September 6-17

One-on-one appointment with Paideia Professor to discuss:

  • Paideia Plan. Draft must be submitted to Paideia Professor at least one week in advance of appointment
  • Plans for service activities
 
September 6 Each Paideia Scholar will compose a one page letter that begins “Dear Paideia Group, My hopes and dreams for the Paideia Program at Southwestern and for our group are.... Therefore, I think that we should...." Each person should submit his/her composition to the instructor (haskell@southwestern.edu) on or prior to September 6. The instructor will then distribute all of the letters to the group. Each person should read the other 8 compositions prior to our next group meeting (Sept. 13), so that we can discuss them.  
September 13
7:30-8:30 pm

Seminar II

  • Discussion of Intercultural Experience (anchoring experience normally during junior year): possibilities; timeline
  • Discussion of service aspect
 
September 27
7:30-8:30

Seminar III

  • Intercultural Learning
  • Discussion of group service project proposals

Write a 500-750 word reflective essay on Overcoming the Golden Rule

Prepare individual proposals for group service project, and be ready to discuss in class.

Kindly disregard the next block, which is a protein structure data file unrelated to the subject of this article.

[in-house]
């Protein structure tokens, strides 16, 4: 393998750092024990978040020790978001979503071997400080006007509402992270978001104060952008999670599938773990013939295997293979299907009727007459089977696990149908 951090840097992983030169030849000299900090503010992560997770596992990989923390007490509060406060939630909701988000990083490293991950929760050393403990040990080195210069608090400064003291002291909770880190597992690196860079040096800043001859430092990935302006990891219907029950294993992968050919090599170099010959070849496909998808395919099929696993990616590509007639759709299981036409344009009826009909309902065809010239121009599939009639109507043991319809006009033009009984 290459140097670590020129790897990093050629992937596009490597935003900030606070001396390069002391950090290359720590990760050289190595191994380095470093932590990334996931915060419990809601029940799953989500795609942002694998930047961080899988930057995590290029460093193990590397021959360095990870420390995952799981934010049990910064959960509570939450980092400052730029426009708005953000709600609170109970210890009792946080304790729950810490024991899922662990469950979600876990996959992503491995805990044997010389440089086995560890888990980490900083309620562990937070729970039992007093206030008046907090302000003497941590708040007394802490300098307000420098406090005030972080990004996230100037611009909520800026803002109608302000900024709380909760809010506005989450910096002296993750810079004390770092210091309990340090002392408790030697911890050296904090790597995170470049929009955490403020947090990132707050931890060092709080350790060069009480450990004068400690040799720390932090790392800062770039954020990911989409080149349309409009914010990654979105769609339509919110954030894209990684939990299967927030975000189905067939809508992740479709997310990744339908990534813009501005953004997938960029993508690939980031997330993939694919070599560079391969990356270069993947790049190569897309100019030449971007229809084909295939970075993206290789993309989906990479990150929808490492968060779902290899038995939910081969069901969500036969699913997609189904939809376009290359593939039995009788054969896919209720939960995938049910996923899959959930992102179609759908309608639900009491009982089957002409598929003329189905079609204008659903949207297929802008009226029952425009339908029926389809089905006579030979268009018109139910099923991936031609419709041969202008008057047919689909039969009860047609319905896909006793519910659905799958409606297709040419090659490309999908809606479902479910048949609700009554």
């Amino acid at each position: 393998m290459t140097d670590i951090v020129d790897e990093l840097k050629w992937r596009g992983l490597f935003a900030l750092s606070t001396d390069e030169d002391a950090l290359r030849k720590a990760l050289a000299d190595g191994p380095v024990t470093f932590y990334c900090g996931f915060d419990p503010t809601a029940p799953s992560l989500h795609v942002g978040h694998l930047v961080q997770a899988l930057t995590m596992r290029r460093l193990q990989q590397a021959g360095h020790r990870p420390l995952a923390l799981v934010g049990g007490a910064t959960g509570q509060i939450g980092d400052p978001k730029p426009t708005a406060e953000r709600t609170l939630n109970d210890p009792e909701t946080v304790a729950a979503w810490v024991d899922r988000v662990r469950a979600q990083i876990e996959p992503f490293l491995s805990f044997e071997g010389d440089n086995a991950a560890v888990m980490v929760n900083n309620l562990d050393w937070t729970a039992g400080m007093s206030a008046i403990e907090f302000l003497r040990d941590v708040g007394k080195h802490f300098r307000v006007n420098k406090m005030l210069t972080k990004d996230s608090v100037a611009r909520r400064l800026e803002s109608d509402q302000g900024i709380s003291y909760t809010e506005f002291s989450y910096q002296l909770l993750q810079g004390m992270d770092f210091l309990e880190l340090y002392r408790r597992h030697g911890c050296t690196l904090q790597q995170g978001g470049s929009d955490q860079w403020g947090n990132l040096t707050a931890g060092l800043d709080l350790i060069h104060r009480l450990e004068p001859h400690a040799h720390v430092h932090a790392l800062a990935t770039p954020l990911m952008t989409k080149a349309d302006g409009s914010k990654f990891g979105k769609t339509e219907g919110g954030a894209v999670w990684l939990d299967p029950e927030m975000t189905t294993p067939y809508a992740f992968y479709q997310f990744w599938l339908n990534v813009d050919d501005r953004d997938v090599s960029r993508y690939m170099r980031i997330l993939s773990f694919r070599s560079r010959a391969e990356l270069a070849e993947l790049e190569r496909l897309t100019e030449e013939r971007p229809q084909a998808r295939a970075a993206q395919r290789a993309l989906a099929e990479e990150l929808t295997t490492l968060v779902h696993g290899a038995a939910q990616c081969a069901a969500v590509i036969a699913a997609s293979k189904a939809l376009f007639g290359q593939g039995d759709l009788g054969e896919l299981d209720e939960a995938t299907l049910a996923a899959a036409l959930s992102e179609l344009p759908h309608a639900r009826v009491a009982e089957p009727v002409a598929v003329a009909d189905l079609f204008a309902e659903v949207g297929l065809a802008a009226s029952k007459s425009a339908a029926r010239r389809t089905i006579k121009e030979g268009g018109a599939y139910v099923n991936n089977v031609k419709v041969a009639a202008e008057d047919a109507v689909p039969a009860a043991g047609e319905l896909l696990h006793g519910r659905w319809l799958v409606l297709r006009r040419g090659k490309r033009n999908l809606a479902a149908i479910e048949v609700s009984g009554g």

October 18
7:30-8:30

Seminar IV

  • Discussion of group service project proposals (make sure to have researched area needs; come to class with a specific proposal)

Read What is Service Learning?

Reflective Essays:

  • Write a 500 word reflective essay regarding service and its relationship to your Paideia Plan

 

mid October - mid November Appointment with Director of Intercultural Learning to narrow down program choices to three.  
mid October - mid November

One-on-one meetings with Paideia Professor to discuss:

  • Portfolio: reflective essays/journal for each Paideia component plus campus events
  • Intercultural learning experiences
 
November 1
7:30-8:30

Seminar V

  • Presentations of spring group service project proposals
  • Discussion of cultural (mis-/pre-) conceptions
Chen, How We Know What we know about Americans
mid October - mid November Appointment with Director of Intercultural Learning to narrow down program choices to three.  
November 15
7:30-8:30

Seminar VI

  • Further discussion of Bennett article
  • Final selection of spring service project

Course Packet Readings:

  • Bennett, Overcoming the Golden Rule

 

November 22
7:30-8:30

Seminar VII

  • Discussion of Boud
  • Revisit letters of September 6

Course packet Reading

  • Boud, Using Journal Writing to Enhance Reflective Practice
November 29
7:30-8:30

Seminar VIII

  • reflection of fall semester Paideia experiences
  • discussion of One Step at a Time

Course Packet Reading

  • Soul of a Citizen Chapt. 3. One Step at a Time

Reflective essay:

  • Write a 500 word reflective essay One Step at a Time
November (late) Proposal for three intercultural learning experiences due to Paideia Professor  

http://www.southwestern.edu/academic/classical.languages/paideia/paideia1a.html